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Paul Waldman

The 'Many Sides' of Trump's Moral Rot

AP Photo/Evan Vucci
AP Photo/Evan Vucci President Donald Trump leaves after speaking to reporters at Trump National Golf Club in Bedminster, New Jersey. L ike all politicians, presidents spend a good deal of their time talking. Most of what they say is barely worth remembering—banal interviews, comments before or after a meeting, inconsequential press conferences, welcoming remarks to a foreign delegation or champion sports team—but on rare occasions, the country looks to the president for rhetoric that unifies and uplifts the nation, creating shared meaning out of critical events, particularly tragic ones. At those moments, words matter and the president's character can reveal itself. And boy, did Donald Trump's character ever reveal itself this past weekend. As we stand back in wonder at just what a repugnant human being now sits in the Oval Office, we need to keep reminding ourselves that his sins (of both omission and commission) are not his alone. Many Republicans have stepped up to disagree with...

He's Good Enough, He's Smart Enough, and Gosh Darn It, People Like Him

AP Photo/Carolyn Kaster
AP Photo/Carolyn Kaster President Donald Trump waves to the crowd after speaking at the 2017 National Scout Jamboree in Glen Jean, West Virginia. I n an age where our children are supposedly being made soft by too many participation trophies and too much praise, no one is thirstier for tributes than the president of the United States. Give him the chance and he'll tell you how amazing he is with all the self-awareness of a 3-year-old; as we recently learned, in explaining the political importance of his anti-immigration stance to Australian prime minister Malcolm Turnbull, Trump said , "I am the world's greatest person that does not want to let people into the country." And if you work for Trump or depend on him for your position, you know that you have to praise him, too. You need to convince him he has your love and your loyalty, and the best way to do that is to extol his fabulousness to all who will listen, especially on TV. If you're looking for a model, you might take Corey...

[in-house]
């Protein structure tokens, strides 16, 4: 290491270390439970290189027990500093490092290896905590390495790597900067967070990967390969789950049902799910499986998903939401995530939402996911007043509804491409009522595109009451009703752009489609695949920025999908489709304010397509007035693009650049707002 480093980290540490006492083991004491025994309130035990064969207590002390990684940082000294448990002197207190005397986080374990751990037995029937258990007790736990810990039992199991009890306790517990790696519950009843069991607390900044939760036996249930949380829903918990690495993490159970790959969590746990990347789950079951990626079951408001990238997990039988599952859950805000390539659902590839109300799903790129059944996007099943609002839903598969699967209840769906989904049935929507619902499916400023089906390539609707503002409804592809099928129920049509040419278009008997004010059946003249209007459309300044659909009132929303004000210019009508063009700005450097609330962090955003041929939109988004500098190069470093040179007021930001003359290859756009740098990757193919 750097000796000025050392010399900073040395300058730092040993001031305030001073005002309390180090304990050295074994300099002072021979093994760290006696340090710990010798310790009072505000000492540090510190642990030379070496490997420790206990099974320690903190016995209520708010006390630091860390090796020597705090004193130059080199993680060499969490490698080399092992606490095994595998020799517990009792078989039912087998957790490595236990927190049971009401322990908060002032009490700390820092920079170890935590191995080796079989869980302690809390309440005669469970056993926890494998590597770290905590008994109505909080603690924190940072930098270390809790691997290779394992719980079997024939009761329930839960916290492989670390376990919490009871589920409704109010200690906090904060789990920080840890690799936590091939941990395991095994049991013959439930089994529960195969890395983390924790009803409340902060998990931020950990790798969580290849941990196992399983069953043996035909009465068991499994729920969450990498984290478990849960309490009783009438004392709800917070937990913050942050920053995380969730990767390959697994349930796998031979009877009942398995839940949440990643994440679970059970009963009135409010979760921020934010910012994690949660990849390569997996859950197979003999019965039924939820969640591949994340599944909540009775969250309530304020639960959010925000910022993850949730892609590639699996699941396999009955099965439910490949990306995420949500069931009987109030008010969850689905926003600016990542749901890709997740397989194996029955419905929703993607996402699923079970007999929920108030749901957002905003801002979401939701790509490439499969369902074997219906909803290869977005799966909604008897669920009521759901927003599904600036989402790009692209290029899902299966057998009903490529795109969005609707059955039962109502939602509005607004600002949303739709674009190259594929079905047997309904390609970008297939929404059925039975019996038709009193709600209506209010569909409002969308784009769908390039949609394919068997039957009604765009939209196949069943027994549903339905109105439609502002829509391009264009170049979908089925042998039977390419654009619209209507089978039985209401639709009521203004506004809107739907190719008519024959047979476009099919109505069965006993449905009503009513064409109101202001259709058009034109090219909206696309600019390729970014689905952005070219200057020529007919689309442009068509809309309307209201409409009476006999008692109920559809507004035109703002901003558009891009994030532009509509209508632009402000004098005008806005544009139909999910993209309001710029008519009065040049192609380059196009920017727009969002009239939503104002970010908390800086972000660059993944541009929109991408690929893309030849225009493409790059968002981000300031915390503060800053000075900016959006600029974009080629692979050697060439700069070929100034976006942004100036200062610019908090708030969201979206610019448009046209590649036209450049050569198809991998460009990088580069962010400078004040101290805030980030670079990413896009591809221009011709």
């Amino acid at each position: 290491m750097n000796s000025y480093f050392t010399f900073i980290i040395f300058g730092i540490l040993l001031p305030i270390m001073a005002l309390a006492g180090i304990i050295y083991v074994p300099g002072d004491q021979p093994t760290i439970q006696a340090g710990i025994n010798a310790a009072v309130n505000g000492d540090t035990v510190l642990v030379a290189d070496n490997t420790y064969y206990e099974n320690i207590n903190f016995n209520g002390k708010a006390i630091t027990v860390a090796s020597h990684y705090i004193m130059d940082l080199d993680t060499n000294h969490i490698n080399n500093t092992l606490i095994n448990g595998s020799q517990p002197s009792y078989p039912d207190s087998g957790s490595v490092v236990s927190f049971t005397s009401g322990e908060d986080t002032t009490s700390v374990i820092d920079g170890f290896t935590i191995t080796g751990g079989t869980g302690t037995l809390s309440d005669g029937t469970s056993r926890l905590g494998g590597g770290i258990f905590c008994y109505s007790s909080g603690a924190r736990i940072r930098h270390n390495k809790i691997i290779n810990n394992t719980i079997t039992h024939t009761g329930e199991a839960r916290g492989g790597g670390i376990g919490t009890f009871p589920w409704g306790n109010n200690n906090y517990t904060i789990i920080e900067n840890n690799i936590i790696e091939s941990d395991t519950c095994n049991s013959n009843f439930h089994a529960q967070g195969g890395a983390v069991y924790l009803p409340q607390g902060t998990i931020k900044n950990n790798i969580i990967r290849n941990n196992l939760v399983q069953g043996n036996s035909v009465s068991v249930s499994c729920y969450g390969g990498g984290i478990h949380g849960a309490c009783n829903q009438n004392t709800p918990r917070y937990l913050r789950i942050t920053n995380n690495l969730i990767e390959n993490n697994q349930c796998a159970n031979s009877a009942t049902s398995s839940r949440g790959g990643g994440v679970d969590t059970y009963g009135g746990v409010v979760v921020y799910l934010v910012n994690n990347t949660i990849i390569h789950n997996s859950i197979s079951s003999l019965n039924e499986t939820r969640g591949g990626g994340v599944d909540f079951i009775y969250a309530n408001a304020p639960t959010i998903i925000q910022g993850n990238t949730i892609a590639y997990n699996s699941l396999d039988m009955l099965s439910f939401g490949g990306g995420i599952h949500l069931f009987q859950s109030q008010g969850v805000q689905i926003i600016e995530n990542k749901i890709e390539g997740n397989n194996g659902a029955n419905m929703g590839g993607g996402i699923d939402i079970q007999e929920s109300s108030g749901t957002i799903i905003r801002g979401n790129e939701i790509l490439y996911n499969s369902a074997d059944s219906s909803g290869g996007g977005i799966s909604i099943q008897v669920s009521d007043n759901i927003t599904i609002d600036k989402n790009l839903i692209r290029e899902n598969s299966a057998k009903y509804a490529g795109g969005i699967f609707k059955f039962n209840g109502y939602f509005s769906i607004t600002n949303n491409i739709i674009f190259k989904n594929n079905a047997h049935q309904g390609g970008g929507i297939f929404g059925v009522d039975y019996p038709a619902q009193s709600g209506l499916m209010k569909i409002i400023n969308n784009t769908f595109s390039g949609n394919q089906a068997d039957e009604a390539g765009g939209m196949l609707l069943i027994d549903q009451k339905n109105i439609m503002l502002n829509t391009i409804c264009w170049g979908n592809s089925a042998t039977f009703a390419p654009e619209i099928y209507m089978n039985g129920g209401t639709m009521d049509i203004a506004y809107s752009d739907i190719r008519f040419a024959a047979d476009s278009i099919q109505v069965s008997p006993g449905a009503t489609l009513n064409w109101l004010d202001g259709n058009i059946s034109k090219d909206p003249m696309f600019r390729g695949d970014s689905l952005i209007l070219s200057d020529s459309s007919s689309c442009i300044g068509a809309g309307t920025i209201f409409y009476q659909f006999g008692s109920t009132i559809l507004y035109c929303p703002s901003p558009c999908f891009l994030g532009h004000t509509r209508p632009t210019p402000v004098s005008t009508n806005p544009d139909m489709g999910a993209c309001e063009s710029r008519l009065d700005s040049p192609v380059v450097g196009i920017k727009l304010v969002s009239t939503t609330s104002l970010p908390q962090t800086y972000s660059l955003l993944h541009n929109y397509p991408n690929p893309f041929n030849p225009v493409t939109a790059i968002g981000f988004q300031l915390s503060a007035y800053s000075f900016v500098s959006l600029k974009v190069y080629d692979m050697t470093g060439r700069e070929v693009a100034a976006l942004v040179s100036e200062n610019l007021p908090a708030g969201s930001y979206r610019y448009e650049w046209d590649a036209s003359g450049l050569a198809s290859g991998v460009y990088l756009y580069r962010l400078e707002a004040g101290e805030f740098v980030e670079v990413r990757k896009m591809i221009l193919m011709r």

At Last, Trump Finds His Mini-Me

(Ron Sachs/picture-alliance/dpa/AP Images)
(Ron Sachs/picture-alliance/dpa/AP Images) White House communications director Anthony Scaramucci answers reporters' questions during his first press briefing on July 21, 2017. P erhaps never in American history has a lowly White House aide been so roundly and gleefully mocked in such short a time as Sean Spicer, President Trump's soon-to-be-former press secretary. Spicer's departure and the arrival of the new communication director, Anthony Scaramucci, show that this White House has really found its groove. Not in passing legislation (which hasn't happened yet) or in convincing Americans that the president is doing a bang-up job (his approval ratings are in the 30s), but in making Donald Trump's staff more fully Trumpian. Ordinarily, the position of White House communication director is filled by someone with at least a decade of experience in press relations—after all, it's pretty much the most prestigious and challenging job in that field. Scaramucci, however, was picked using the...